Mesothelioma Study Suggests Iron Makes Asbestos Toxic
- Date: Wednesday 6th February 2013
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An Italian study is shedding some light on exactly what makes asbestos so toxic to people and can eventually lead to mesothelioma.
Asbestos, which was used for decades as an insulator and building material, is the mineral most closely associated with malignant mesothelioma, a virulent cancer. Asbestos has also been linked to lung cancer, asbestosis and disabling lung scarring.
Although its toxicity is well known, the reasons for that toxicity are still unclear. Some scientists believe that iron, which is toxic in the body in large amounts, may be partially to blame. They have shown that iron can alter the production of cancer-preventing enzymes by changing DNA, and have suggested that ridding the body of excess iron may be one way to combat mesothelioma.
The new Italian study seems to confirm that idea, but goes a step further, suggesting that asbestos toxicity may also involve the interaction of other minerals once the material is inside the body. Writing on their findings in the journal Scientific Reports, the mesothelioma researchers explain, “The results show that the processes responsible for the unusual distribution of iron at different stages of interaction with the fibers also involve calcium, phosphorus and magnesium.”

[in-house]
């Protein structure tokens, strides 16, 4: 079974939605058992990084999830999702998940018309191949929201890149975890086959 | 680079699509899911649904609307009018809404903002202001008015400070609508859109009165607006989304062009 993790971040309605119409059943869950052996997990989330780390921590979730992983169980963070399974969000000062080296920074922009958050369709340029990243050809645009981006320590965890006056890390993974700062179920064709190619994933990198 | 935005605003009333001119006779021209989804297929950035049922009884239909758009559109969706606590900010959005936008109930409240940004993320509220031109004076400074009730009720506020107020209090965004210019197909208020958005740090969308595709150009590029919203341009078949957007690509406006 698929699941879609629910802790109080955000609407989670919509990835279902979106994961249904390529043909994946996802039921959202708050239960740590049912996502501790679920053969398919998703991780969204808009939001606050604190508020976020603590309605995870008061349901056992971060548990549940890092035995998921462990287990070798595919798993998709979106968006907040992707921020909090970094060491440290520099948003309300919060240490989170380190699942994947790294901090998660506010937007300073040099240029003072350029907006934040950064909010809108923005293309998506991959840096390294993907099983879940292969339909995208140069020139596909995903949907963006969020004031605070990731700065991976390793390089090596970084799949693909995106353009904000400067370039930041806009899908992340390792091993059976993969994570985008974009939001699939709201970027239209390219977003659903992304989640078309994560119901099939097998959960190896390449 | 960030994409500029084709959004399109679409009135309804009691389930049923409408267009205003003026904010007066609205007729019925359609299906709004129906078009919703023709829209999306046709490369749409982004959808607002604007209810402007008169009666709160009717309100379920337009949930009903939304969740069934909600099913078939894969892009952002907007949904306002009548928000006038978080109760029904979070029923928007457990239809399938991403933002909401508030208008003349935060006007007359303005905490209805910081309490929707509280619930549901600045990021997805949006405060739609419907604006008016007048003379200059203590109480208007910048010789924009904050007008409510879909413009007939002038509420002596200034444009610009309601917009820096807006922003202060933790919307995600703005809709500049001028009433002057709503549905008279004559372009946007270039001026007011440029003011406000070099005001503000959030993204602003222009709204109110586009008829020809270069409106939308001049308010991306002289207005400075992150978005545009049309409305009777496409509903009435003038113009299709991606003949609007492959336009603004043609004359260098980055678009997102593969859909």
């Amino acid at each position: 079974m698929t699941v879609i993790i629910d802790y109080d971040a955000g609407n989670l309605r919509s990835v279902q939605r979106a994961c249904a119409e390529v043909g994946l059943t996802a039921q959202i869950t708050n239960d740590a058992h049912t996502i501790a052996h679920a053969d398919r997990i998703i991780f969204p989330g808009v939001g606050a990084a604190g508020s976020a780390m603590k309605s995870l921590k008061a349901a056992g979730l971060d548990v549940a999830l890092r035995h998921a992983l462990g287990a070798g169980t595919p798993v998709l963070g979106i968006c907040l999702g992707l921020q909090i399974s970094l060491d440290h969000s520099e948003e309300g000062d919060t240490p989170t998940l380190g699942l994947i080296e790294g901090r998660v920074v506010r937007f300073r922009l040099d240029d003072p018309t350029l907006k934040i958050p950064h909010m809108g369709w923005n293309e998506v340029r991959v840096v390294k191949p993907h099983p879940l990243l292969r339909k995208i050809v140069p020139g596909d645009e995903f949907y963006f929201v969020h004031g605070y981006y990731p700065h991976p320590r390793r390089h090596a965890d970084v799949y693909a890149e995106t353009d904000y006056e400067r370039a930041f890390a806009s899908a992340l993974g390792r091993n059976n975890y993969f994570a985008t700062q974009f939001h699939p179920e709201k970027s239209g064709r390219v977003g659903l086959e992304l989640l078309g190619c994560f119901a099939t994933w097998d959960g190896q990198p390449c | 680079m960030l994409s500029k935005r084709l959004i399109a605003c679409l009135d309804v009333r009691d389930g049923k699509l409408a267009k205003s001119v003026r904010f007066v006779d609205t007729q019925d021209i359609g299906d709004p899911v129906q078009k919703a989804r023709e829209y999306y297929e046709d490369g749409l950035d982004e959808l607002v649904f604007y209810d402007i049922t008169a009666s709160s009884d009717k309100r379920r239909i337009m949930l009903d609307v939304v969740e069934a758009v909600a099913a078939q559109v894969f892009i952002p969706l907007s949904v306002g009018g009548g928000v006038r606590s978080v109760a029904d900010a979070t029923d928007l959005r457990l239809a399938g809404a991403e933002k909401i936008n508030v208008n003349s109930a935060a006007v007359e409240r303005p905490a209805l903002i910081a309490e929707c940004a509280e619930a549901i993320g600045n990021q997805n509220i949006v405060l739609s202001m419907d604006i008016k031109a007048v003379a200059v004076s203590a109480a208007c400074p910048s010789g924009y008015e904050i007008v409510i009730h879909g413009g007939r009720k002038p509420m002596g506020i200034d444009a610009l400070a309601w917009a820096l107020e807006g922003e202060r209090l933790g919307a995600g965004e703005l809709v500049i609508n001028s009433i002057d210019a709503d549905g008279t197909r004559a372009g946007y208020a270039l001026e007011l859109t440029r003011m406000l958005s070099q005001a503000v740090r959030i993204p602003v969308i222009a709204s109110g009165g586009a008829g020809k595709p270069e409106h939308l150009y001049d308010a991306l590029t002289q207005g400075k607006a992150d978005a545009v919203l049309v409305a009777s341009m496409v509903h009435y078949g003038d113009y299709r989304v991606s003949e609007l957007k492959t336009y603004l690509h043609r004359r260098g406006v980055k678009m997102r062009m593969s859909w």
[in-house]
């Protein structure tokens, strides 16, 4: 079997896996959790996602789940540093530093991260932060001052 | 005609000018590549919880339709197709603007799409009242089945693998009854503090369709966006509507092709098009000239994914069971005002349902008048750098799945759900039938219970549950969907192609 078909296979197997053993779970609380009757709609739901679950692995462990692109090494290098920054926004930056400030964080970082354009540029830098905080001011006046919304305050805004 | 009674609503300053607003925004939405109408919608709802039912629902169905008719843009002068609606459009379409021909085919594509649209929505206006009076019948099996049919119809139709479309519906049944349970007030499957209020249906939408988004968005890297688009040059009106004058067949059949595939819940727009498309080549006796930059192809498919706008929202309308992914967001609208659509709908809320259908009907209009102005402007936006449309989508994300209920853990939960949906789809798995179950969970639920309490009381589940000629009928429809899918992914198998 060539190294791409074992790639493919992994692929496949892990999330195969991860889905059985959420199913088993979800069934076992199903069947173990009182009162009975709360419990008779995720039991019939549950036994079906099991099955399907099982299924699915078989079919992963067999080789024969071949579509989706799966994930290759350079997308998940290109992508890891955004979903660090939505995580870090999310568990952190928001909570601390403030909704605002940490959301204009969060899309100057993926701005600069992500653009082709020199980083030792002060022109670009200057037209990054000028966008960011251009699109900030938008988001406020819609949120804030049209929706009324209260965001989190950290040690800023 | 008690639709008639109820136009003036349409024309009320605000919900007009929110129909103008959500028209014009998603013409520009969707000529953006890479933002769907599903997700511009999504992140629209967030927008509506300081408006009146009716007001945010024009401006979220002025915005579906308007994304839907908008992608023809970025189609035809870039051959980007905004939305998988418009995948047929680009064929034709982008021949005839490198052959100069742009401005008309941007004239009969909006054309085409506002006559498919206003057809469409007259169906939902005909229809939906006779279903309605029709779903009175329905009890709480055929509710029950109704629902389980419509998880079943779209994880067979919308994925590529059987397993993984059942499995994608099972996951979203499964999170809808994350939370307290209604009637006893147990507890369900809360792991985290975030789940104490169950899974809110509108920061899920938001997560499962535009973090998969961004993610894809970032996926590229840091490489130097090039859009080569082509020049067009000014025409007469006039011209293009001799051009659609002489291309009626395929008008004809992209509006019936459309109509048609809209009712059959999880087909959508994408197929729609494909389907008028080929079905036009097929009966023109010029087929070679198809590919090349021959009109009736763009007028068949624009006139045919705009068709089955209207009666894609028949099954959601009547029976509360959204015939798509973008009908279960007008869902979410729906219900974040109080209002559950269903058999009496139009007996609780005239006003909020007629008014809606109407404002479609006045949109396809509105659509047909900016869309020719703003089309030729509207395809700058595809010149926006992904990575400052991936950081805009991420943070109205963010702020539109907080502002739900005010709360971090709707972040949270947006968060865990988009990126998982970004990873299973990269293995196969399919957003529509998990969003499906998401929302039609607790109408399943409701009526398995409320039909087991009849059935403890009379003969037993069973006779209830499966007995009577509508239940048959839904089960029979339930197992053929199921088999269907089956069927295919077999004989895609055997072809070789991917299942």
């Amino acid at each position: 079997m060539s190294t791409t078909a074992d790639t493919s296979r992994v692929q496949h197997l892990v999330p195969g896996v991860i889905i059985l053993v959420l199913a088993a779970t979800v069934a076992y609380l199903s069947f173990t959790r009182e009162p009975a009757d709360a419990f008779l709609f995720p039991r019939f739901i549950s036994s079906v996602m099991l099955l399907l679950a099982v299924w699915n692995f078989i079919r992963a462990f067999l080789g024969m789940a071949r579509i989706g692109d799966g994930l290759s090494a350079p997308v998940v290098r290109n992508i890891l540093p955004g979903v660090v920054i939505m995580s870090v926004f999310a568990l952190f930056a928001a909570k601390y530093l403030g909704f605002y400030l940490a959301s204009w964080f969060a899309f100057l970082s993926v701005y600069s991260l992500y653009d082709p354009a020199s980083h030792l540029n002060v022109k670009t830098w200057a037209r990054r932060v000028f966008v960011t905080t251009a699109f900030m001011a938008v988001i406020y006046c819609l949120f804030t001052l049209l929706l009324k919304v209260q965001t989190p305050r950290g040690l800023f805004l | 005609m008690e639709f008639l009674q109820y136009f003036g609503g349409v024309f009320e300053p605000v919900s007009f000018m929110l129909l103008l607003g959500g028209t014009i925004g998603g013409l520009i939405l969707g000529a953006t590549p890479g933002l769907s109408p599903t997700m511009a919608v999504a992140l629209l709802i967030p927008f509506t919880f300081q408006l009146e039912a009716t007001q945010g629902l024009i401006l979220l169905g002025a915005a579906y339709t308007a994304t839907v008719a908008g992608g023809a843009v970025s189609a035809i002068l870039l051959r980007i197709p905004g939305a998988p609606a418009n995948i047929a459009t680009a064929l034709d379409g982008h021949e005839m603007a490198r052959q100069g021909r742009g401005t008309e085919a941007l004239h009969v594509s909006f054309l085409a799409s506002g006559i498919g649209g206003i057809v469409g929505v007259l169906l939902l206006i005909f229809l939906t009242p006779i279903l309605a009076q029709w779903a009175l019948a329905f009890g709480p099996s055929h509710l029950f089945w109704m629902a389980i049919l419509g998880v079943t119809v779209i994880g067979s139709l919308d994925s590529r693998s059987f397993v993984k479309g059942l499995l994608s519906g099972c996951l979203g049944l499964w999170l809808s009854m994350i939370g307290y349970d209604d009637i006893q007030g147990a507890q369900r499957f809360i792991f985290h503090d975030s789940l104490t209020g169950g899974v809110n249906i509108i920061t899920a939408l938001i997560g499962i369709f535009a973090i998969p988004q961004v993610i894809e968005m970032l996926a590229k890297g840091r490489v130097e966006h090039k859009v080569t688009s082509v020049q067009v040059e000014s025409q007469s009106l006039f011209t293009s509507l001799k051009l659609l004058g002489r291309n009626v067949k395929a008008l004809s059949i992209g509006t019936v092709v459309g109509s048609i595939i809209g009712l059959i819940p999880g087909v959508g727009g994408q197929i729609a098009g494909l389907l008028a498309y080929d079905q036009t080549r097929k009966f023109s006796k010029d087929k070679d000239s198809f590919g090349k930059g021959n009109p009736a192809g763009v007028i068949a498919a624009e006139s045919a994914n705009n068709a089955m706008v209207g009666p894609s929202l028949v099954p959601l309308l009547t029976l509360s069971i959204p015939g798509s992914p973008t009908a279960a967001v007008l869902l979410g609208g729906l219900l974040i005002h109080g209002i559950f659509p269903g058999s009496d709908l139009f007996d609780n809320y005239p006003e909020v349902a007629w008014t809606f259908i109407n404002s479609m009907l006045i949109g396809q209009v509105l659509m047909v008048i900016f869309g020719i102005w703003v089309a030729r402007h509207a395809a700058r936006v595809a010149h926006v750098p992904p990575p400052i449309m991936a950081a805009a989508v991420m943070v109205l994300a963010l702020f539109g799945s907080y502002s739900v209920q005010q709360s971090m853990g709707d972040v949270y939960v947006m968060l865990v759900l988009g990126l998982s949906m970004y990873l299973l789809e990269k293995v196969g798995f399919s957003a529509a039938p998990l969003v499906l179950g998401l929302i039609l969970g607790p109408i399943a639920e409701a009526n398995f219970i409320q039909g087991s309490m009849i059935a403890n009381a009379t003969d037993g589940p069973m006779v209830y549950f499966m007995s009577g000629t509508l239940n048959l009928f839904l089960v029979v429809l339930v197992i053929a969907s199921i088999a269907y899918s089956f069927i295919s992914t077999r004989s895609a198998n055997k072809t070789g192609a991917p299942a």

Another potentially important finding is the fact that the iron contained in asbestos tends to change the longer the fibers remain in the body. The primary type of iron found in asbestos is ferritin. However, when the Italian team used advanced imaging techniques including synchrotron-based X-ray imagining and a micro-spectroscope to examine lung tissue that contained imbedded asbestos fibers, they found another type of iron. They concluded that the “concurrent presence of haematite suggests alternation of iron chemistry during asbestos body permanence.” This could be important as mesothelioma researchers attempt to gain a better understanding of the mechanism of asbestos toxicity.
An estimated 1.3 million people in the U.S. work in jobs that could put them at risk for asbestos exposure. Although mesothelioma, the most devastating result of that exposure, can take decades to develop, there is no known way to prevent its development after exposure has occurred.
Toyokuni, S, “Mysterious link between iron overload and CDKN2A/2B”, January 2011, Journal of Clinical Biochemistry and Nutrition”, pp. 48-9.